Pew Study: Self-Googling on the Rise
Dec 17, 2007 1:29 PM PT
Internet users are increasingly curious about the information about them that's available online, but they're not doing much to monitor that information in a structured way.
That's one finding of a new study released Sunday by the Pew Internet and American Life Project. Entitled "Digital Footprints: Online Identity Management and Search in the Age of Transparency," the study found that while 47 percent of Internet users have searched for their own name online, only 3 percent of those who have done so make it a regular practice, Susannah Fox, associate director at the Pew Internet and American Life project and a coauthor of the report, told TechNewsWorld.
In a similar Pew study released in 2002, by contrast, only 22 percent of Internet users had searched on their own names.
The new report is based on a December 2006 national telephone survey of 2,373 adults, of whom 1,623 were Internet users. The margin of error is 3 percentage points.
More Interesting Searches
People searches have been going on for decades, but the Internet has increased the volume of information readily available and allowed amateurs to join the search, Fox noted.
"Search engines have made it easier, and Web 2.0 has made it more interesting," she said.
Specifically, the explosion of blogs, video and online profiles through social networking sites and content sharing sites like YouTube and Flickr have increased the size of people's digital footprints, Fox explained.
"The cumulative traces of our online activity are more visible in the age of Web 2.0," added Mary Madden, a coauthor on the report. "The more content we voluntarily contribute to the public or semipublic corners of the Web, the more we become not only findable, but knowable."
A Public Persona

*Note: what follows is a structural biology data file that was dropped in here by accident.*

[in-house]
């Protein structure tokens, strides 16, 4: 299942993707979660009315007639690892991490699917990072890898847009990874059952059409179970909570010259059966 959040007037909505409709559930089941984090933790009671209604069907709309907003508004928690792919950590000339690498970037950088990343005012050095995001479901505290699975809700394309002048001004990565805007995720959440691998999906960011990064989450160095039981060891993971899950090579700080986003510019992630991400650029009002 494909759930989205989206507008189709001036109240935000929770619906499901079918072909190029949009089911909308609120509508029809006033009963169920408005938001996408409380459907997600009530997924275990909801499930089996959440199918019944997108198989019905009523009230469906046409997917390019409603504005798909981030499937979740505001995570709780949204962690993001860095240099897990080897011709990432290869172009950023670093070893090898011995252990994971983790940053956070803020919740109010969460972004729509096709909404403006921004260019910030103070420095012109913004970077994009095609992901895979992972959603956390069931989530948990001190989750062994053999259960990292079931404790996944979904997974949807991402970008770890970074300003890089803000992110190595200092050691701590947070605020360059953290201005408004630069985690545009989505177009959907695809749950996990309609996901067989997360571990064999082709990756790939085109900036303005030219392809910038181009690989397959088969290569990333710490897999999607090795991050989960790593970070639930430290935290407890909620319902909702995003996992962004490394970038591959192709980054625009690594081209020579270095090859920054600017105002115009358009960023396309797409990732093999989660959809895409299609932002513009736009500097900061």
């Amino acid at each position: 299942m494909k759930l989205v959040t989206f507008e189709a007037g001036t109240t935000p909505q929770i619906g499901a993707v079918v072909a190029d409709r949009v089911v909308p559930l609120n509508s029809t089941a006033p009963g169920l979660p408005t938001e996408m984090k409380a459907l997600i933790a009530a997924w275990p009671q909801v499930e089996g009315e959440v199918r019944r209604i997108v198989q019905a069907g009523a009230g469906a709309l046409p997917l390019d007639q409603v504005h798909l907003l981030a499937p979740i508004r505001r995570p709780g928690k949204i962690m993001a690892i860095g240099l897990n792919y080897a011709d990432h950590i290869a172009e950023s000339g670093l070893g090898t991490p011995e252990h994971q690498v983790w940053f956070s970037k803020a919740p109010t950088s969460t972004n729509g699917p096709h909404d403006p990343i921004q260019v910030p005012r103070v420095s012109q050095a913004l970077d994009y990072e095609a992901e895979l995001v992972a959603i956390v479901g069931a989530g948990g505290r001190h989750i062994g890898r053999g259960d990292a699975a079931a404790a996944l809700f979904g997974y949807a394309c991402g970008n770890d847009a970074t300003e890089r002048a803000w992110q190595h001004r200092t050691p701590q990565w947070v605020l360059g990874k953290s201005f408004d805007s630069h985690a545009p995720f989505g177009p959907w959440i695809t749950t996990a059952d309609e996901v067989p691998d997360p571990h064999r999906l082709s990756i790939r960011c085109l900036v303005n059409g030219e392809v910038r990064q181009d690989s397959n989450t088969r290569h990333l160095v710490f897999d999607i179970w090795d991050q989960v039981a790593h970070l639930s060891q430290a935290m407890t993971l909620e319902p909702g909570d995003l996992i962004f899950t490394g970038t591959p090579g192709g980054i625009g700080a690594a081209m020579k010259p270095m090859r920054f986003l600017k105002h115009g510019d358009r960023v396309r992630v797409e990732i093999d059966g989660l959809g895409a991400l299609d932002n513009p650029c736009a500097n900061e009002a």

Roughly one in 10 Internet users surveyed is required by their job to have information available online, Fox noted. Sixty-eight percent of that group use search engines to see what content is associated with them online.
"If you have a reason to be a public persona, you're more likely to keep track of your digital footprint," she explained.
Fifty-three percent of Internet users have searched online for information about personal and business contacts, according to the study.
Specifically, 72 percent of people searchers have sought contact information online, while 37 percent have looked to the Web for information about someone's professional accomplishments or interests, the researchers found. Thirty-three percent have sought out someone's profile on a social and professional networking site, and 31 percent have searched for someone's photo.
Thirty-one percent have searched for someone else's public records -- such as real estate transactions, divorce proceedings, bankruptcies, or other legal actions -- and 28 percent have searched for someone's personal background information, the study found.
"Nostalgia seems to motivate quite a few Internet users," Fox said. "The most popular search target is someone from the past -- an old friend, an old flame or a former colleague."
Such findings underscore the Internet's capacity to reunite and reignite social connections, she added.
A Laid-Back Approach